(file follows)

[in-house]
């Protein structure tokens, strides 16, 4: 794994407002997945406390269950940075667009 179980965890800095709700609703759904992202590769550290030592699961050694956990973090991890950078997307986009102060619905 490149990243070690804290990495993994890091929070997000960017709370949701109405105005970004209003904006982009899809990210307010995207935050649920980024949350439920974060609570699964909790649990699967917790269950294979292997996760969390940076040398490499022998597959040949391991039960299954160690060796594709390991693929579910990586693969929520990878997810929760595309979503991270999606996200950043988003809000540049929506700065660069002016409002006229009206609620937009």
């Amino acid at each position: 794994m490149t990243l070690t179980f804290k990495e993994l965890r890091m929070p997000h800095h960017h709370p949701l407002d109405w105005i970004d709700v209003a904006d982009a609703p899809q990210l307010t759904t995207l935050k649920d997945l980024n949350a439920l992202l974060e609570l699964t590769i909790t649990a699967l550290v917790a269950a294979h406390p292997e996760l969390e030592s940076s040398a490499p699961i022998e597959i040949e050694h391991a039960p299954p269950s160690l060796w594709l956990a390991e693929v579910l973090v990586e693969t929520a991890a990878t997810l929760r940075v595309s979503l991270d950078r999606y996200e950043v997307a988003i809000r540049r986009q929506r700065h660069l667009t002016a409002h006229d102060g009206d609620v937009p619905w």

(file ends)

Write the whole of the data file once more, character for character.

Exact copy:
[in-house]
């Protein structure tokens, strides 16, 4: 794994407002997945406390269950940075667009 179980965890800095709700609703759904992202590769550290030592699961050694956990973090991890950078997307986009102060619905 490149990243070690804290990495993994890091929070997000960017709370949701109405105005970004209003904006982009899809990210307010995207935050649920980024949350439920974060609570699964909790649990699967917790269950294979292997996760969390940076040398490499022998597959040949391991039960299954160690060796594709390991693929579910990586693969929520990878997810929760595309979503991270999606996200950043988003809000540049929506700065660069002016409002006229009206609620937009």
């Amino acid at each position: 794994m490149t990243l070690t179980f804290k990495e993994l965890r890091m929070p997000h800095h960017h709370p949701l407002d109405w105005i970004d709700v209003a904006d982009a609703p899809q990210l307010t759904t995207l935050k649920d997945l980024n949350a439920l992202l974060e609570l699964t590769i909790t649990a699967l550290v917790a269950a294979h406390p292997e996760l969390e030592s940076s040398a490499p699961i022998e597959i040949e050694h391991a039960p299954p269950s160690l060796w594709l956990a390991e693929v579910l973090v990586e693969t929520a991890a990878t997810l929760r940075v595309s979503l991270d950078r999606y996200e950043v997307a988003i809000r540049r986009q929506r700065h660069l667009t002016a409002h006229d102060g009206d609620v937009p619905w």